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News | June 28, 2023

AIM Photonics Demonstrates Advanced PIC Developments at DoD Manufacturing Technology Exhibition

By AIM Photonics AIM Photonics

Integrated photonics technology developed by AIM Photonics was among more than 80 technologies critical to national defense that were showcased during a recent Manufacturing Technology Exhibition hosted by the Department of Defense (DoD) Manufacturing Technology Program. The purpose of the event, which took place at the Pentagon on Wednesday, June 21, was to provide an opportunity for DoD senior leadership to meet the DoD Manufacturing Innovation Institutes (MII) and learn more about their latest projects and technologies.

AIM Photonics is one of nine MIIs sponsored by the DoD established to drive advancements to better enable the affordable and rapid transition of new technology and capabilities into products and systems that help secure national defense and economic priorities.

“As a Department of Defense MII, the technology that we’re developing at AIM Photonics directly impacts the ability of our armed forces to not only function effectively—but, more importantly, prevail—in increasingly challenging environments,” said Wade Cook, AIM Photonics executive director. “Events like this provide us the opportunity to share how what’s sometimes viewed as a ‘behind-the-scenes’ technology is really a critical enabler for a wide range of applications that are crucial to our country’s defense.”

In addition to new systems and materials developed specifically for military applications, other innovative technologies demonstrated by MIIs at the event also included a wide array of next-generation high-tech wearables, superbrewed foods and other ingredients made from biologically derived nanoparticles, lightweight and durable textiles and fabrics made using renewable resources, and advancements in cell-generated tissues that can be used to cure chronic disease and treat traumatic injury.

Some of the integrated photonics-enabled technology demonstrated by AIM Photonics at the event included:

  • AIM Photonics’ Hands-on Photonic Education (HOPE) Kit, a set of educational chips manufactured and packaged at AIM Photonics intended to help instructors educate and train students on photonic integrated circuit (PIC) testing and characterization. Developed in collaboration with researchers at Rochester Institute of Technology (RIT), the purpose of the HOPE Kit is to help develop a skilled, agile workforce to support the U.S. integrated photonics industry by lowering the barrier to testing without the expense and challenges associated with bare-PIC alignment setups.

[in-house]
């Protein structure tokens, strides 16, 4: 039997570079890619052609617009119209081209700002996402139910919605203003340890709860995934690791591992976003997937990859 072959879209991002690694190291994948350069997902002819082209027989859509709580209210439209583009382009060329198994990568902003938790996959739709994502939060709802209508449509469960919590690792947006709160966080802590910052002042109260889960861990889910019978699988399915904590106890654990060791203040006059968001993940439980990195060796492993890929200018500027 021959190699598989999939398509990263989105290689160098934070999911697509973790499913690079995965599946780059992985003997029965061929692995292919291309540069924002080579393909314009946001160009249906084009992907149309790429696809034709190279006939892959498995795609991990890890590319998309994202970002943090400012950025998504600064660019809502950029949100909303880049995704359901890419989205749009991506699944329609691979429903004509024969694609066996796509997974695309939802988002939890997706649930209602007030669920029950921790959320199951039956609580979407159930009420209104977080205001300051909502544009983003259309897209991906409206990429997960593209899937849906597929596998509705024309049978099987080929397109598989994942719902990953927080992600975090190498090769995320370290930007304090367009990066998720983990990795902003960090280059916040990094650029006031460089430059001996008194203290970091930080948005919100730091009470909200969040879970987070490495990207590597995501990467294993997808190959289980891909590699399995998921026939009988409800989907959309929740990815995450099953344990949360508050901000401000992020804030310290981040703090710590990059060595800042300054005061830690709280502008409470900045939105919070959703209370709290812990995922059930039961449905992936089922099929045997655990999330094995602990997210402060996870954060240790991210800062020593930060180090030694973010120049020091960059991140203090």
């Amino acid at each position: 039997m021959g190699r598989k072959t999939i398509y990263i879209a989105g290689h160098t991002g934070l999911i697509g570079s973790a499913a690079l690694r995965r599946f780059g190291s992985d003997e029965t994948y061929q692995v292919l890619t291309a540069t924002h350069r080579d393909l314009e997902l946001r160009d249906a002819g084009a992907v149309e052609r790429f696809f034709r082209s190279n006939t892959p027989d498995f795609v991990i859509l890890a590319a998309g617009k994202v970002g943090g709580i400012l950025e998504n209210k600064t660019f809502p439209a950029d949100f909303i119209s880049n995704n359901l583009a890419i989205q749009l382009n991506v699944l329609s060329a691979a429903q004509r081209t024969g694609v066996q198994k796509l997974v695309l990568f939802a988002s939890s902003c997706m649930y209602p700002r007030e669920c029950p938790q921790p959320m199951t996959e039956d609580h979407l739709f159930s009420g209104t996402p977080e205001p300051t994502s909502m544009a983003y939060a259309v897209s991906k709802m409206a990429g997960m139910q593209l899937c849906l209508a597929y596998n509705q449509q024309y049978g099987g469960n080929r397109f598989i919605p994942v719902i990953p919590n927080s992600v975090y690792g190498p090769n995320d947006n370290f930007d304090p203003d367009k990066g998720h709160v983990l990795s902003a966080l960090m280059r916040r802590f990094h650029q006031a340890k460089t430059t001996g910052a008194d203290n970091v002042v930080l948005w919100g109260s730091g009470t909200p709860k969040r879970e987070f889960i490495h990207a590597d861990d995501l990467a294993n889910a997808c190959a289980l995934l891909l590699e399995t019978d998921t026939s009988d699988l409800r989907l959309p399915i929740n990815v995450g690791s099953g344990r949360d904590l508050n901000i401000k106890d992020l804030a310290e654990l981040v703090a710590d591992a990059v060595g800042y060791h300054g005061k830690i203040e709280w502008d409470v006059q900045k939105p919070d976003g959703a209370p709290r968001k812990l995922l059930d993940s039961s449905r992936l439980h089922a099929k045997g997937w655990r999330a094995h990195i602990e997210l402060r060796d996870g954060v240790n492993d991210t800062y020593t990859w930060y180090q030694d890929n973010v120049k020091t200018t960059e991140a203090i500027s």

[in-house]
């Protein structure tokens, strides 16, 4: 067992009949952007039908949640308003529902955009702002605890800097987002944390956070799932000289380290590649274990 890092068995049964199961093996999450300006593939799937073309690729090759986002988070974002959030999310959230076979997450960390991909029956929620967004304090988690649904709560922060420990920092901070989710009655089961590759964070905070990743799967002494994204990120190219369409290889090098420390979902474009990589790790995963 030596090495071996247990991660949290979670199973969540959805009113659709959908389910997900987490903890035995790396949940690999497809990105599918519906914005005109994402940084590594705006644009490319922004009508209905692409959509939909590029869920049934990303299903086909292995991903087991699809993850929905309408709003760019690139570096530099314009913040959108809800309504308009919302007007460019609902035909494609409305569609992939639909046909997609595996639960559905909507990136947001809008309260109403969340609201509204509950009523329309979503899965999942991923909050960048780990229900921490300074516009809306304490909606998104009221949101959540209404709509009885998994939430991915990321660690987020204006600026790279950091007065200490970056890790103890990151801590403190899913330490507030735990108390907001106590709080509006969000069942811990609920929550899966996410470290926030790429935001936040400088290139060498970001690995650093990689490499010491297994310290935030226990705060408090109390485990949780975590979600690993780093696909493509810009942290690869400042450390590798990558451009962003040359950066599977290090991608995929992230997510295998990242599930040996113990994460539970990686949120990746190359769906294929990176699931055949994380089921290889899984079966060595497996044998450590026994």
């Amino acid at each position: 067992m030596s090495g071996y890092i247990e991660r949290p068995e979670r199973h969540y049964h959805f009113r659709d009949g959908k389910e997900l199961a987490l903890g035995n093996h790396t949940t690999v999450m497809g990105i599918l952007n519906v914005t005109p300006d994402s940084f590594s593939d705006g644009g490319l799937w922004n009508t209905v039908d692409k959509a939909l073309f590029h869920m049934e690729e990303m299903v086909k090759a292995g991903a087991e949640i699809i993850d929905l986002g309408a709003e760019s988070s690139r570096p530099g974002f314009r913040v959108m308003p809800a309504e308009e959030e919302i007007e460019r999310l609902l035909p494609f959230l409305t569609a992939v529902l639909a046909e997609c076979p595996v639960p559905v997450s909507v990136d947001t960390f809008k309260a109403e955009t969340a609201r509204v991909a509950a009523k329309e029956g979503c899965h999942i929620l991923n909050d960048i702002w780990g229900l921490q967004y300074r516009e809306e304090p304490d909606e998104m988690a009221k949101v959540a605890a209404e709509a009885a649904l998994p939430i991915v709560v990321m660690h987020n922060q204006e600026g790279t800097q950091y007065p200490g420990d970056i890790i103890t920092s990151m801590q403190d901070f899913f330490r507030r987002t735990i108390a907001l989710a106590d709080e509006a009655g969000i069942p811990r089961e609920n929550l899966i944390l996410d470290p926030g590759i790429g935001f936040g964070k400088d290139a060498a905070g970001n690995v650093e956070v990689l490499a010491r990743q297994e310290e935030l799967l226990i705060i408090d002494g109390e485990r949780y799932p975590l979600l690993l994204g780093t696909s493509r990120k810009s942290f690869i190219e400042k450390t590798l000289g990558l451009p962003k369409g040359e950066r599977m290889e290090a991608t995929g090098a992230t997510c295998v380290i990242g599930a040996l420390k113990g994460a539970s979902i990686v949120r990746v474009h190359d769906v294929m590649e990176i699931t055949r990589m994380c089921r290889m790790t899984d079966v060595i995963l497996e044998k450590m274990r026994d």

• A portable blood health diagnostic cartridge developed by SiPhox, capable of performing lab-quality blood diagnostics at a fraction of the size and cost of conventional diagnostics. The platform uses basic biochemistry in conjunction with silicon photonics technology developed at AIM Photonics to enable ubiquitous point-of-need and at-home diagnostics, including detection of biomarkers linked with inflammation, hormones, and metabolic/cardiovascular health.

  • A functional PIC-based LiDAR system built by Analog Photonics to help demonstrate the technology’s broad range of defense applications such as autonomous navigation and threat detection.

  • A 300 mm integrated silicon photonics wafer manufactured by AIM Photonics demonstrating the institute’s quantum-capable photonic integrated circuit platform.

While it can sometimes be a challenge to concisely explain what AIM Photonics does, Cook noted, having these actual items built with integrated photonics on hand was definitely helpful in demonstrating how the technology works.

But for Cook, perhaps one of the most rewarding experiences of the event was when a young boy stopped by AIM Photonics’ exhibit with his mother.

“There were a few families walking around and I estimate he was in 4th or 5th grade,” Cook shared. “When I explained how the light in photonic integrated circuits is what makes the LiDAR system and blood analyzer work, his face lit up and he exclaimed, ‘That’s cool!’ And then, when he readily agreed that he should study science and math if he wants to work in technology, I immediately thought to myself, “Score another one for our education and workforce development efforts!